Limiting Juice Intake in Children
It isn’t news that many pediatricians are recommending against juice. Many pediatricians will advise parents that there should be no juice for babies, only very small portions for toddlers, and less than a cup a day for everyone else. Even now, juice is rarely recommend to be more than just a few ounces to a cup a day for a child’s diet, but now is being advised against completely during infancy. Fruit juices have always been portrayed as a natural and healthy source of vitamins, as well as a a great source for hydration.
One of the main focuses is whole fruit in the Dietary Guidelines of Americans, juices may seem like a great substitute, though they are not. Even with juices that offer 100% fruit juice, there are no real nutritional benefit that is needed. Many of us are probably asking ourselves, why, especially given everything we have come to know.
When you really think about it, juice is just a lot of water and simple sugars, and lacks fiber and protein. Naturally occurring sugar is still sugar.
Calories obtained from juice are taken in at a faster rate than what is ideal. Juice is widely known to cause excessive energy imbalances and contribute to overweight issues in children. These are calories that with do not need to drink.
When we consume whole fruits there is the advantage of getting the quality fiber that is good for us.
What exactly is fruit juice?
Fruit juice is mainly water and carbohydrates such as fructose, sucrose, glucose, and sorbitol.
With some juices you will see naturally occurring high contents of potassium, vitamin A, and vitamin C. You will also notice that many store-bought juices will have vitamin additives. For example, orange juice will often have vitamin D added.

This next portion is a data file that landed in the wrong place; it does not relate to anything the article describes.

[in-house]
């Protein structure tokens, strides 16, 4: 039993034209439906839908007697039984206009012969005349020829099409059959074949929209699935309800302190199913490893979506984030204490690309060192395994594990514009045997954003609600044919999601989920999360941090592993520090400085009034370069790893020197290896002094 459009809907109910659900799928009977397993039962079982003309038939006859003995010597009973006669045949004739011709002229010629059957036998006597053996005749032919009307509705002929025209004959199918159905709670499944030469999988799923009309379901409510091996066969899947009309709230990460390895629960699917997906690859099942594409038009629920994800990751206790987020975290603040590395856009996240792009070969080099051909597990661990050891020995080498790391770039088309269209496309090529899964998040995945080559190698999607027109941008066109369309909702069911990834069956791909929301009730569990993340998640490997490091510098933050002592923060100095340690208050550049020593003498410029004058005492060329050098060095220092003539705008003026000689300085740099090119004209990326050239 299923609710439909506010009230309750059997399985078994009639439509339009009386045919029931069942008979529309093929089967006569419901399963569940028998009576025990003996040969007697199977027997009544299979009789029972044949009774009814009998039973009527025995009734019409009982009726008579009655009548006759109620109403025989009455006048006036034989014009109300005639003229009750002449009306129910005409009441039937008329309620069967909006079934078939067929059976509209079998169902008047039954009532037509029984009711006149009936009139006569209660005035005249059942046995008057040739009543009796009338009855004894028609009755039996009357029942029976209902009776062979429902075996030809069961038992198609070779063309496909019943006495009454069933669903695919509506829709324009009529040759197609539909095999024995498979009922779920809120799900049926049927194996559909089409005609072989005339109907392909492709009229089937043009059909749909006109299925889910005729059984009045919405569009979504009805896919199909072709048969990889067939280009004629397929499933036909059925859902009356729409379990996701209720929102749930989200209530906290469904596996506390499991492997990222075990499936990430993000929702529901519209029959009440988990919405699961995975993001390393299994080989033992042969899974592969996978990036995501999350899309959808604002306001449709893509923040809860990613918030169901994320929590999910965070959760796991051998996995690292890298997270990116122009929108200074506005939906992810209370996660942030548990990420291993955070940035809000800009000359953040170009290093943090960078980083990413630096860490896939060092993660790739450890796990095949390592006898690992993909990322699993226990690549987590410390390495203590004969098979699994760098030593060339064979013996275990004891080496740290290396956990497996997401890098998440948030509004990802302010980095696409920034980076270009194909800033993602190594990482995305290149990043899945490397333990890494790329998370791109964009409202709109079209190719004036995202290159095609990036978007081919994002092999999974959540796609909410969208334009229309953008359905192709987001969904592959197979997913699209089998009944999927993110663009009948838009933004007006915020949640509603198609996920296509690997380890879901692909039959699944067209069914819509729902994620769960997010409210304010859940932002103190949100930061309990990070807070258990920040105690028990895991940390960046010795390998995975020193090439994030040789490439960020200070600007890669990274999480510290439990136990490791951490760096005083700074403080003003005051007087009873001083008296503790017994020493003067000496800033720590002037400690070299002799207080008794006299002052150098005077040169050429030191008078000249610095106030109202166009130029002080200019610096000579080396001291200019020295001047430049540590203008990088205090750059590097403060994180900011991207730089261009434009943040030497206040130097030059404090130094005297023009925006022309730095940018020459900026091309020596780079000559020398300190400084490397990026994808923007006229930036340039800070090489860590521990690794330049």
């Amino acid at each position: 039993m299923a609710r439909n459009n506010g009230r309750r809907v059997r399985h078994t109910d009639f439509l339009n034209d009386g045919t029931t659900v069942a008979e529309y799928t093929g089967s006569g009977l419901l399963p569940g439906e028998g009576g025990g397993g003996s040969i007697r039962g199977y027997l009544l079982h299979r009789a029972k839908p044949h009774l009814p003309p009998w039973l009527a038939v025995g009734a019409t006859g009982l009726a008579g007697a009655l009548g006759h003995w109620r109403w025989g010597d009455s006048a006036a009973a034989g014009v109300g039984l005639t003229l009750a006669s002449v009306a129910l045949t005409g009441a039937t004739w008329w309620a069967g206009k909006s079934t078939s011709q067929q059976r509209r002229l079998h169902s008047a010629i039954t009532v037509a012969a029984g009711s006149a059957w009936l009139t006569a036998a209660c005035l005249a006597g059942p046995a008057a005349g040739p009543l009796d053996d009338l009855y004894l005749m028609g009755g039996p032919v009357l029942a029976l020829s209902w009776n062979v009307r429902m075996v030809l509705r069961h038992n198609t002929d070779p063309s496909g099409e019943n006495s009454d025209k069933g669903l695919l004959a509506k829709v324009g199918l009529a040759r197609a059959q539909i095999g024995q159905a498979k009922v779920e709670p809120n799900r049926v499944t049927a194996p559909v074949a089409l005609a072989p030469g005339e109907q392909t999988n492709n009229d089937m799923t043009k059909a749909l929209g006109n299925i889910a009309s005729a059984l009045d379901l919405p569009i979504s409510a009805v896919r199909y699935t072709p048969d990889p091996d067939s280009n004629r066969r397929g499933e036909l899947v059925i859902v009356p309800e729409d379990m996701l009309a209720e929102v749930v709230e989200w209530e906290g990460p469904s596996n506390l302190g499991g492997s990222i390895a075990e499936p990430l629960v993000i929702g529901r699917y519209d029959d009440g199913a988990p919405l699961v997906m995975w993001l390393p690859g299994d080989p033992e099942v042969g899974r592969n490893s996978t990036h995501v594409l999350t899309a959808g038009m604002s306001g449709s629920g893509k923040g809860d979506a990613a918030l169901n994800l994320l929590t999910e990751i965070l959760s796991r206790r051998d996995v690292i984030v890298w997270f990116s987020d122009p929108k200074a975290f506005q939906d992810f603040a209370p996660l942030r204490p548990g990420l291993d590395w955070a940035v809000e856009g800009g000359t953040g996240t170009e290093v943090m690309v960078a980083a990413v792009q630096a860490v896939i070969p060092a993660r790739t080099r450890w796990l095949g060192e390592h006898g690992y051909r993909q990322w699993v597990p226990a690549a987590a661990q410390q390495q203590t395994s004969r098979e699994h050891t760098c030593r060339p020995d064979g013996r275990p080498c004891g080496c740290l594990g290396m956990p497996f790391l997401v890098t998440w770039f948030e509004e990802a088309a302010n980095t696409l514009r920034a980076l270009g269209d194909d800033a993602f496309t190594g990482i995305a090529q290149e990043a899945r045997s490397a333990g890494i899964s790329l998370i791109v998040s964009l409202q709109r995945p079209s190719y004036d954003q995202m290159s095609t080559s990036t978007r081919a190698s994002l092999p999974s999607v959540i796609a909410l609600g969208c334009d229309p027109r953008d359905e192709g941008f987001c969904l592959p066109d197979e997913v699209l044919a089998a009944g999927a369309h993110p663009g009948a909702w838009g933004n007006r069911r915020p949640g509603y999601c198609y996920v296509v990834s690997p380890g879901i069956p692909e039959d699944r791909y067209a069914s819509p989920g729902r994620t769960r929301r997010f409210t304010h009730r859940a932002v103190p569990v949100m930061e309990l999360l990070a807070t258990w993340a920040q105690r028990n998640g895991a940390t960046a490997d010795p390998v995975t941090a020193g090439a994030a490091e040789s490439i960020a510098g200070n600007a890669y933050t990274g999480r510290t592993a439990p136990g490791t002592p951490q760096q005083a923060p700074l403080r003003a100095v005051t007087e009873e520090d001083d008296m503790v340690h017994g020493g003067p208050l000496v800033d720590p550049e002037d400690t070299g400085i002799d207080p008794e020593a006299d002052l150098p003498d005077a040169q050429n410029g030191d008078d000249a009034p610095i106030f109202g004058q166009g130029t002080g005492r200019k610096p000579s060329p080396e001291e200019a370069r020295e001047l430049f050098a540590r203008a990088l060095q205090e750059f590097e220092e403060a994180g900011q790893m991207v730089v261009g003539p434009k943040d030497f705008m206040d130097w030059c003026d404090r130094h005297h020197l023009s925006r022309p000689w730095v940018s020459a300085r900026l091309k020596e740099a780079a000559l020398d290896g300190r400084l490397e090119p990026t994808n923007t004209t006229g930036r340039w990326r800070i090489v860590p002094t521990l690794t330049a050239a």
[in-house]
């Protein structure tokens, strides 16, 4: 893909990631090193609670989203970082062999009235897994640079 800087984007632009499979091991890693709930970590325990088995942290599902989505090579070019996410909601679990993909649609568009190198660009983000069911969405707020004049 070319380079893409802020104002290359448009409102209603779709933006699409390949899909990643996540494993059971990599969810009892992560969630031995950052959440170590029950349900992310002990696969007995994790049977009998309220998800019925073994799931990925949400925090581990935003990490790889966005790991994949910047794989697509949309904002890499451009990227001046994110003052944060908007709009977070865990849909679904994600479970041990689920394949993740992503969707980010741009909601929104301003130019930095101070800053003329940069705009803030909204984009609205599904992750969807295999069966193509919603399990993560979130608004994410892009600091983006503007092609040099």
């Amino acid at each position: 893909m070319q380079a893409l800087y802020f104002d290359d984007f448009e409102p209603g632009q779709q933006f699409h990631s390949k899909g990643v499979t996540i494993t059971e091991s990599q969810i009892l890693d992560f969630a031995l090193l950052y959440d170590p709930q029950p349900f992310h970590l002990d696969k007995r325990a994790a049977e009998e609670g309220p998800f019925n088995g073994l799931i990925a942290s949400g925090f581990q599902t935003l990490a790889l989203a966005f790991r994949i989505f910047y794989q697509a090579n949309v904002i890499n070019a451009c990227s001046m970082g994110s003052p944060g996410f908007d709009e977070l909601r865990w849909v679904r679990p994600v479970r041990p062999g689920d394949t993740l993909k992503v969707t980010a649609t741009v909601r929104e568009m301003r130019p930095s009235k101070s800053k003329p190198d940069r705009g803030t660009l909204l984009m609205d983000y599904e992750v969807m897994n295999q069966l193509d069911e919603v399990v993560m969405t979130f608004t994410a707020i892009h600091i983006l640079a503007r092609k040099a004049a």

Typically juice for infants do not contain sulfites or added sugars. Though, juice has almost twice the carbohydrate load that is found in breast milk or infant formula. Juices should never replace breast milk or formula. Keep in mind, after 6 months water can be introduced. Even better is whole(or mushed) fruits.
Be aware of what you are buying:
In order for juices to be labels fruit juices, the USDA(US Food and Drug Administration) has to mandate a product to be 100% fruit juice. If a beverage is less than 100% juice, the label must state the percentage of the product that is fruit juice. The product must also have a listed term to describe what it is; “drink”, “beverage”, or “cocktail”. When a juice is reconstructed from a concentrate, the label must also list that the product has been reconstructed.
There are many products that are not entirely juice when they appear to be. They may contain juice ingredients, but it is best to view these products as sugar-sweetened beverages, like soda.
Known Effects of Fruit Juice
Infants under 1 year of age do not get any nutritional benefits from fruit juice. Those who drink fruit juice are filled up with about the double load of carbohydrates than found in breast milk or formula. Fruit juice does not offer any nutritional benefit for children this young.
With toddlers and children, juice replaces items that have fiber and protein.
Sipping juices in a bottle or sippy cup though out the day cause increased risk of dental decay.
Excessive juice consumption leads to other health problems that can be avoided such as; abdominal distention, diarrhea, flatulence, and tooth decay.
Malnutrition (over-nutrition and under-nutrition) can also be associated with excessive juice consumption.
American Academy of Pediatrics Juice Recommendations
The latest recommendations for juice during childhood include:
Juice should not be given to children under the age of 1 year.
Avoid putting juice in bottles or sippy cups.
Do not give juice to children at bedtime, and reduce the amount given throughout the day.
Encourage eating whole fruit to meet their recommended daily fruit intake.
If your child has diarrhea, avoid juice. Juice is not the appropriate treatments or management for dehydration.
Recommended maximum amount of juice:
- 1 to 3 years old – 4 ounces/day
- 4 to 6 years old – 4 to 6 ounces/day
- 7 to 18 years old – 8 ounces or 1 cup of the recommended 2 to 2.5 cups of fruit servings per day
If you have dietary questions regarding your child, don’t hesitate to give your pediatrician a call MacKoul Pediatrics. You can reach us at (239) 573-2001.